DRB June 2017 Meeting
Mick Davis from the Shire of Kalamunda was our guest speaker for the June meeting about spiders. Mick, a graduate of Curtin University in Natural Resources management, is head of the Shire’s Environmental Friends group and his talk continues the theme of focussing on natural history in the Perth Hills. This was a well-attended meeting with many visitors and members.
Spiders are probably one of the most familiar invertebrates to be found in our homes and gardens and are commonly considered—especially by youngsters—as poisonous and fearsome! Mick’s well-illustrated talk dispelled many myths about spider danger and presented an interesting introduction into some of their general activities and habits.
Spiders can be long-lived, with one individual (a trapdoor spider) known from field research to be more than 30 years old. Spiders are arachnids (Class Arachnida) that are eight-legged, terrestrial arthropods (jointed legs), and have a worldwide distribution that includes most terrestrial environments. All spiders produce silk; some spiders spin webs to catch prey, but silk is used in various ways such as catch nets, cocoons, wrapping prey, lining burrows and as a means of distribution—to float away with the wind. Sexual dimorphism is common, with male spiders often small in comparison to females. Males often have longer legs and shorter bodies than females.
Mick’s particular interest is spiders of the Mygalomorph group (Infraorder Mygalomorphae); these are the most ancient group and are estimated to have existed for more than 360 million years. Approximately 13 per cent of Australian spiders belong to this group, of which there are 2600 species, classified into over 300 genera and 15 families. Two important identifying physical features of spiders of this group are two pairs of ‘book lungs’ (stacks of alternating air pockets and tissue filled with hemolymph, the arthropod equivalent of blood) and downward-pointing fangs (chelicerae).
The other major grouping of spiders that evolved more recently is the Araneomorphs, characterised by having one pair of book lungs and inwardly pointing fangs.
Mick introduced some of the well-known groups, including the Redbacks, Funnel-webs, Peacock Spiders, Huntsman, Orb-weavers and Trapdoor Spiders and gave their salient points interest.
The Peacock Spiders (Genus Maratus) are hunters; they are jumping spiders, using stereoscopic vision to locate their prey and are well known for the males’ multi-coloured, iridescent abdominal flaps. Research has identified that the some colours are generated by a complex combination of pigmented areas and light scattering and others from specific wavelength reflection within the nanostructures of these flaps. Peacock Spiders are a YouTube sensation, however they make their colours!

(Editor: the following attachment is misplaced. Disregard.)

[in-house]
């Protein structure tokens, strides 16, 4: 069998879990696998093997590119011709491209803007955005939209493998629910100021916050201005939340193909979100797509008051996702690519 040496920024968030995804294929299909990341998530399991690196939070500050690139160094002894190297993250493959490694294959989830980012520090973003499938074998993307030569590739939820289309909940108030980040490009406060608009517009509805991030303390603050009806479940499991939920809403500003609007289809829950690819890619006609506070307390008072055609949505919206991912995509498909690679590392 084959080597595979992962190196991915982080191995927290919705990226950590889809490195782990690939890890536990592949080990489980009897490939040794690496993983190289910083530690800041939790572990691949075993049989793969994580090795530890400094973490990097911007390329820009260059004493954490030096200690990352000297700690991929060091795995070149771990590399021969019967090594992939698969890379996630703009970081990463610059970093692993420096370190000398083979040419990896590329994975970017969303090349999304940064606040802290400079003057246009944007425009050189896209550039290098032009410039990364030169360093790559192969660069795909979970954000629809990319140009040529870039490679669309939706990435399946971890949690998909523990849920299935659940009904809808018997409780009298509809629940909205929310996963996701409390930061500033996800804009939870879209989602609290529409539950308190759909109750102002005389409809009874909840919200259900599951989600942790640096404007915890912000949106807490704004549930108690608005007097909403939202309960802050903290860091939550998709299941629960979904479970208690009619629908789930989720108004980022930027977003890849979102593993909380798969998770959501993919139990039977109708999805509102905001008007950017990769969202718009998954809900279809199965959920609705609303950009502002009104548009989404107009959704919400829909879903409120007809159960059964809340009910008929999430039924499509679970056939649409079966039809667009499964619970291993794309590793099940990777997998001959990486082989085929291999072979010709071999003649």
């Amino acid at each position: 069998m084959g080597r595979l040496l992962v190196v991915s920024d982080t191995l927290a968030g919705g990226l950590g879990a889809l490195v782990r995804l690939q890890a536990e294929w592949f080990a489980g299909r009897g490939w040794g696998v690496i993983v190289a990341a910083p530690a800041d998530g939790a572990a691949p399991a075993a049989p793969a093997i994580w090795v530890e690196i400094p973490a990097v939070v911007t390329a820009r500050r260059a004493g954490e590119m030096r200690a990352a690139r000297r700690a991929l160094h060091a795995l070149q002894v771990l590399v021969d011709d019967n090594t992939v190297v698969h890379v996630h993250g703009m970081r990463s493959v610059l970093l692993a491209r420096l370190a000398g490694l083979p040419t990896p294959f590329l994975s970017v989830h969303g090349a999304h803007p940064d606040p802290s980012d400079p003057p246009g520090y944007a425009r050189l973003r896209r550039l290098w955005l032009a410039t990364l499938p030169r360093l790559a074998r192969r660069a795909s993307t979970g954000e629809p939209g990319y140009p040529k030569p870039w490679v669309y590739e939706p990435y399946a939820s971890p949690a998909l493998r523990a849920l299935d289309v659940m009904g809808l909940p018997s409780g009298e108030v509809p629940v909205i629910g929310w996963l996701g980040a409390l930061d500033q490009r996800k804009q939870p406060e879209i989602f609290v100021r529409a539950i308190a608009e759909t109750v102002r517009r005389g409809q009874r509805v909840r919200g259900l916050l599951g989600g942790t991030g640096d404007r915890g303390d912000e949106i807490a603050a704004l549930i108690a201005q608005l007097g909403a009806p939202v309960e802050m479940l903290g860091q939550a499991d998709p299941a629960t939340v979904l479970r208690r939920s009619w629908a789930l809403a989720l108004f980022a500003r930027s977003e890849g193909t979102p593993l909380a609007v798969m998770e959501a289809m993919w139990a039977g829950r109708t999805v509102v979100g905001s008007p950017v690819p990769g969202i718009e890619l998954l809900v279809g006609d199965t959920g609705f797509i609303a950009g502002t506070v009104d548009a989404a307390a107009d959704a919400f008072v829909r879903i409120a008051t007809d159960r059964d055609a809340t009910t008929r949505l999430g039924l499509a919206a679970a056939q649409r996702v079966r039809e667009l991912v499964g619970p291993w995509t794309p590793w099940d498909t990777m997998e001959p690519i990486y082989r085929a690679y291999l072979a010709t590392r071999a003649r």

The Golden Orb-weavers (an araneomorph of the genus Nephila) occur Australia-wide and remain in their constructed large orb-shaped webs spanning several metres. Their silk is a yellow colour and gives the common name to this group. Catching prey in the web is opportunistic but unusual examples of prey include a bird.
The venomous Redback Spiders (Latrodectus hasseltii) are common in our neighbourhood. Their presence is sometimes signalled by noticing a single vertical silk line. Although generally recognized by the red stripe on the abdomen, there are also insects that are similarly marked.
Trapdoor Spiders construct a burrow with a hinged trapdoor. Burrows are known to reach depths of up to one metre and there may also be secondary chambers that help prevent flooding when rain fills the burrow. Gaius villosus also constructs a silk barrier in its burrow that helps protect it from being preyed on. The burrows of trap door spiders, although fairly common, can be difficult to find. Field research, conducted over linear transects (such as 50 m lines), is used to establish burrow density, sizes, distribution and the general health of spider populations. These spiders are also preyed on and eaten by a large number of animals including bandicoots, centipedes, magpies and other birds, other spiders, lizards and Pompilid wasps.
Huntsman spiders are so called because of their speed and mode of catching prey; they are members of the family Sparassidae and some members attain large sizes (to 30 cm diameter). They locate their dens by visual means and their bites can cause trauma.
Spiders are also suitable to keep for observation and one of our young members brought along some examples of spiders in transparent boxes. Mick led a spider search in Jorgensen Park after the meeting. This was mainly to look for Wolf Spiders, which have two larger eyes in front of their cephalothorax, above a curved row of four smaller eyes and another pair of small eyes. The large eyes are conspicuous in torchlight.
Recommended online resources include the ‘Atlas of Living Australia’—or its ‘Ozatlas’ app for your mobile phone—which is an interactive compendium of the natural world for Australian wildlife. The atlas database promotes citizen science and sharing of information; images can be uploaded together with GPS positioning. The distribution of species can be viewed on nationwide maps and global biodiversity information is included.
Recommended reading includes the recently published
Field guide to spiders of Australia
by the CSIRO.